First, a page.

For an example of the differences, take the NATO bombing of Yugoslavia in 1999. I chose this case because Russians always bring this up as an analogous situation to Ukraine and Crimea. I'm not an expert on the Yugoslav wars, as it happened before my political consciousness (and isn't talked about all that much in America, what with 9/11 and Afghanistan and Iraq all happening soon afterwards). I did take a class on the Politics of Eastern Europe, and we talked extensively about democracy building in Bosnia and the breakup of Yugoslavia, but so much about the NATO bombing of Yugoslavia in 1999. In any case, a quick look at the Wiki pages shows some serious differences. For example, the English language page is titled "The NATO bombing of Yugoslavia" while the Russian language page is "Война НАТО против Югославии" (NATO's war against Yugoslavia). Bombing sounds more like a limited police action, whereas the Russian title implies an aggressive war. That's just the tip of the iceberg.

So while Russians have negative political and historical views of the West, they walk around in Western clothing, shop at European luxury clothing stores, and drive German cars. I see a New York Yankees hat every day; I even saw a New England Patriots jersey!! The LA Dodgers and Lakers get their love too. They constantly listen to American music, they watch American movies, they like to swear in English words.

Today was the first really warm day in Novosibirsk, and a crowd of skateboarders had turned Lenin Square into a skate park. Lenin looked on in his typical commanding pose. I wonder what he would have thought about skateboarding...

So they hate Western politics. They dislike liberal and progressive agendas. But they love Western pop-culture, style, fashion, and art. If only I could explain that all of that is connected. The West is so rich in culture, wealth, and ingenuity because it's societies are relatively free...

Oh, and did I mention everything is America's fault? I'm sure before I leave Russia someone will tell me the Chelyabinsk meteor was actually an American plan to attack Russia that brave Russian cosmonauts prevented through superior intellect and skill. 

So I guess all of this is healthy for me. It forces me to evaluate the opinions espoused by American news sources and officials. It gives me access to the Russian perspective. I try to watch and read the news that Russians watch. Sometimes it's hard. Sometimes what is broadcast to Russians about America is hateful and hurtful. When there's news about America, it's always negative. Russians say the same thing about American news. I guess I need to pay closer attention.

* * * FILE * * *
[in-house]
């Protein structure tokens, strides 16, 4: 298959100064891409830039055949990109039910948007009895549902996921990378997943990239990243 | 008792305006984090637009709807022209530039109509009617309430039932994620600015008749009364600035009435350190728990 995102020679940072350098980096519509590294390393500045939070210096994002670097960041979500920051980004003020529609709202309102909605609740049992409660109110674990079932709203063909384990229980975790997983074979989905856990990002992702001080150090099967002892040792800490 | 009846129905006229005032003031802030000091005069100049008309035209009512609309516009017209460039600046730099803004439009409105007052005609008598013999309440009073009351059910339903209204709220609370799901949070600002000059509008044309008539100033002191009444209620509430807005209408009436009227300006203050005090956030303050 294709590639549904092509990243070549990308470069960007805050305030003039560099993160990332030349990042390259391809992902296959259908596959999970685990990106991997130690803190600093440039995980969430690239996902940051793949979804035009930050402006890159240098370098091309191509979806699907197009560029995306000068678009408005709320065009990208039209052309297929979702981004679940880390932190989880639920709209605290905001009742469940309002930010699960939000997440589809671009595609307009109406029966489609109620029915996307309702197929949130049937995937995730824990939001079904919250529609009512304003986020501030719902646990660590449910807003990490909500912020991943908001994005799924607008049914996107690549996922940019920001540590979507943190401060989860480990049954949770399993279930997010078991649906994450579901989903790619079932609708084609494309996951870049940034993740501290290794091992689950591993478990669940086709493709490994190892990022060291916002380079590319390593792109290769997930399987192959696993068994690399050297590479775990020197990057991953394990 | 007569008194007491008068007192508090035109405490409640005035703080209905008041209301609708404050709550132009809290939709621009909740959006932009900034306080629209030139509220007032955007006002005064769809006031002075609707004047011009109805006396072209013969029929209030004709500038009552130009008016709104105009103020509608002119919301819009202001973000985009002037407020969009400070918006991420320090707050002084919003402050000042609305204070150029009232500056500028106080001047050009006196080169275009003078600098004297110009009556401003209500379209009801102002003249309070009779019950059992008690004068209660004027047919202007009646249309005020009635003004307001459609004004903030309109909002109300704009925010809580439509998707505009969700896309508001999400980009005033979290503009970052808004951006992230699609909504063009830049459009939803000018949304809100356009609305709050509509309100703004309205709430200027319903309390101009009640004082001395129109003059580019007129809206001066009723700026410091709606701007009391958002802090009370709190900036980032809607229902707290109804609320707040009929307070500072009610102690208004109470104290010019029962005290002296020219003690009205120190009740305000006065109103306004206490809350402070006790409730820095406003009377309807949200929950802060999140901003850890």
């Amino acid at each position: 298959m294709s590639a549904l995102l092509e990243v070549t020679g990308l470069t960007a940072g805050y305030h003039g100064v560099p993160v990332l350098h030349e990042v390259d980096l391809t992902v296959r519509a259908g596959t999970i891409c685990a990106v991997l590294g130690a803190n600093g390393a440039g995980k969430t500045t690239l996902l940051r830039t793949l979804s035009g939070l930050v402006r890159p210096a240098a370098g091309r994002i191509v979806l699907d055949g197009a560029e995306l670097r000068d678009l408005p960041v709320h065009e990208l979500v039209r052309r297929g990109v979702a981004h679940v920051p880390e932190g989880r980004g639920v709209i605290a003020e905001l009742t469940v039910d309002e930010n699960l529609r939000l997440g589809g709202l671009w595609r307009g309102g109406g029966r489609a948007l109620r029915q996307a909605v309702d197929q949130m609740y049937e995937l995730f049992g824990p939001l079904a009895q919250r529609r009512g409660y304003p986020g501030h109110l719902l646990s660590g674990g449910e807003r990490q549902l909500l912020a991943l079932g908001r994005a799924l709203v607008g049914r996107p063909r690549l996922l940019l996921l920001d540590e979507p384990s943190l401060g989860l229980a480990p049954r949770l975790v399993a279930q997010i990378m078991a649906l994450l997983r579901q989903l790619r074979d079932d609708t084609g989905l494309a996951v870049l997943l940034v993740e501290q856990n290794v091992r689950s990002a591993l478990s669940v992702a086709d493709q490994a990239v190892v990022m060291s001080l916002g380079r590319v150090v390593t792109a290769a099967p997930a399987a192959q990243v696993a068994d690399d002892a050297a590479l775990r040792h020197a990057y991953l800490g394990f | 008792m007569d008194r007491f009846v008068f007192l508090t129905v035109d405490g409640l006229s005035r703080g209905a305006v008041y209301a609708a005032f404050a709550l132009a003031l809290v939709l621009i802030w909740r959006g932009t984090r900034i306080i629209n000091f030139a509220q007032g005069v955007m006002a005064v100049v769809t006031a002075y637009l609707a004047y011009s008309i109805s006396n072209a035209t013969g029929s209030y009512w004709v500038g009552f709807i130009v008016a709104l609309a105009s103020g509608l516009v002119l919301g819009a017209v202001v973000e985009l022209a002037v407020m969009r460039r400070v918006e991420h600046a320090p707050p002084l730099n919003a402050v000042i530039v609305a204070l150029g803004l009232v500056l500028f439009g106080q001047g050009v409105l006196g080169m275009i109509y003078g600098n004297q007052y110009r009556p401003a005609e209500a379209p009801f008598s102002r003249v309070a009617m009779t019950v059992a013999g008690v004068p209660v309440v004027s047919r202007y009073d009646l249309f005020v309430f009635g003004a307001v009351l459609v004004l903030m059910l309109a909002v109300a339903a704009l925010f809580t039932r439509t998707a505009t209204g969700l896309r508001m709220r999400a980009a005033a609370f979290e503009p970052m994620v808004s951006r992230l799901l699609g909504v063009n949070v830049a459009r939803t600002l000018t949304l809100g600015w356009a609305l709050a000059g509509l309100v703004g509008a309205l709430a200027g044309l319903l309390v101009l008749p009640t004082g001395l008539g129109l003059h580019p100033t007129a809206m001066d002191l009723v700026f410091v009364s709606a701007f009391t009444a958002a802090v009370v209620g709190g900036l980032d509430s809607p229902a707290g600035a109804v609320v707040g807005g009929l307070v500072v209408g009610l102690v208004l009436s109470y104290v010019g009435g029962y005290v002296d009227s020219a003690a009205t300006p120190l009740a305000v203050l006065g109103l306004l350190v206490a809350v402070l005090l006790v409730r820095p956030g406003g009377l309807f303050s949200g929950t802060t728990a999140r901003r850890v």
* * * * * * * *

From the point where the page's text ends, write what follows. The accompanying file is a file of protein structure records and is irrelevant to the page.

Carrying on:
But what was the CIA director doing in Kiev? America says nothing, or they say that maybe America is going to share intelligence with the Ukrainians. Russian media (and therefore all Russians, it seems) claim that John Brennon is personally ordering the crackdown in Eastern Ukraine.

I suppose both are plausible. I consider the latter rather unlikely. Kind of like the whole revolution in Ukraine being an American plot to weaken Russia. I suppose that's possible too. People really think highly of the work of the CIA - it can do anything!

The bottom line is almost every discussion I have about Ukraine in Russia ends with I don't know what the hell to believe, and none of us really do, and we're all friends even if our politics are going to all hell. If I hadn't read the news, nothing in my life would have changed. No one has approached me negatively because I am an American. No one has changed their behavior towards me because I'm an American. Politics are politics, and life is life. And while Russians often watch the news and like to talk about politics, so far it hasn't effected our lives. So that's nice.

I'll leave you with one plea. If you are going to take a position on the crisis in Ukraine, please try to get your information from more than once source; please try to see all sides of the issue. Don't get your news from one source and let that news control your world view. Every source of news has bias.

All of this almost inspires me to become a journalist.

Or I could just move to Kyrgyzstan and become a hermit.